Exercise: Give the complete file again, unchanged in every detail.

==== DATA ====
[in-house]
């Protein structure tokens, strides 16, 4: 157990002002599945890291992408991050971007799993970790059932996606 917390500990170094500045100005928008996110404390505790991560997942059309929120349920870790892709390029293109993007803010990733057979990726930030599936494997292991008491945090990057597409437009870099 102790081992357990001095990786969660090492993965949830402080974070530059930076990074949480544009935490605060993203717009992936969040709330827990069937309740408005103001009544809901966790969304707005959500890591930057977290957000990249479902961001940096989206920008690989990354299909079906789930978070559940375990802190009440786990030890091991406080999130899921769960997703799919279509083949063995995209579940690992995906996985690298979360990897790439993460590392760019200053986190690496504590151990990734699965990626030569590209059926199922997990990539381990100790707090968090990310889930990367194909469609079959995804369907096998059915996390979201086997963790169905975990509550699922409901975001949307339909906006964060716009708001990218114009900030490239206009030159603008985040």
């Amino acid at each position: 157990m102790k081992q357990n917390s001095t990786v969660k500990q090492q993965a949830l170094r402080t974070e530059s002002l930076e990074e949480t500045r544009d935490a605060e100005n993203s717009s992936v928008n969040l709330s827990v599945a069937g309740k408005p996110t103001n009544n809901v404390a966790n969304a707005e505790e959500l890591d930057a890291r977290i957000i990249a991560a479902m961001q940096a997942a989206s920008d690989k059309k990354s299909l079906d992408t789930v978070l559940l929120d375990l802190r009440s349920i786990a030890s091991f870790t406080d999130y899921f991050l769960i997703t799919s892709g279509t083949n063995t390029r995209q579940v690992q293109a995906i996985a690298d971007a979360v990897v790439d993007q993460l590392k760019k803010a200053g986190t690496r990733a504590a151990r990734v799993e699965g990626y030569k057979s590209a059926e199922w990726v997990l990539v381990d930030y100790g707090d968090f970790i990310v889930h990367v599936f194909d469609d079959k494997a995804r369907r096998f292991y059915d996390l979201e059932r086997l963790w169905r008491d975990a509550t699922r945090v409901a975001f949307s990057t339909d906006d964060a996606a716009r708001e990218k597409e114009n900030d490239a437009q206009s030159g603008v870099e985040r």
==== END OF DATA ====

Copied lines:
[in-house]
């Protein structure tokens, strides 16, 4: 157990002002599945890291992408991050971007799993970790059932996606 917390500990170094500045100005928008996110404390505790991560997942059309929120349920870790892709390029293109993007803010990733057979990726930030599936494997292991008491945090990057597409437009870099 102790081992357990001095990786969660090492993965949830402080974070530059930076990074949480544009935490605060993203717009992936969040709330827990069937309740408005103001009544809901966790969304707005959500890591930057977290957000990249479902961001940096989206920008690989990354299909079906789930978070559940375990802190009440786990030890091991406080999130899921769960997703799919279509083949063995995209579940690992995906996985690298979360990897790439993460590392760019200053986190690496504590151990990734699965990626030569590209059926199922997990990539381990100790707090968090990310889930990367194909469609079959995804369907096998059915996390979201086997963790169905975990509550699922409901975001949307339909906006964060716009708001990218114009900030490239206009030159603008985040």
């Amino acid at each position: 157990m102790k081992q357990n917390s001095t990786v969660k500990q090492q993965a949830l170094r402080t974070e530059s002002l930076e990074e949480t500045r544009d935490a605060e100005n993203s717009s992936v928008n969040l709330s827990v599945a069937g309740k408005p996110t103001n009544n809901v404390a966790n969304a707005e505790e959500l890591d930057a890291r977290i957000i990249a991560a479902m961001q940096a997942a989206s920008d690989k059309k990354s299909l079906d992408t789930v978070l559940l929120d375990l802190r009440s349920i786990a030890s091991f870790t406080d999130y899921f991050l769960i997703t799919s892709g279509t083949n063995t390029r995209q579940v690992q293109a995906i996985a690298d971007a979360v990897v790439d993007q993460l590392k760019k803010a200053g986190t690496r990733a504590a151990r990734v799993e699965g990626y030569k057979s590209a059926e199922w990726v997990l990539v381990d930030y100790g707090d968090f970790i990310v889930h990367v599936f194909d469609d079959k494997a995804r369907r096998f292991y059915d996390l979201e059932r086997l963790w169905r008491d975990a509550t699922r945090v409901a975001f949307s990057t339909d906006d964060a996606a716009r708001e990218k597409e114009n900030d490239a437009q206009s030159g603008v870099e985040r």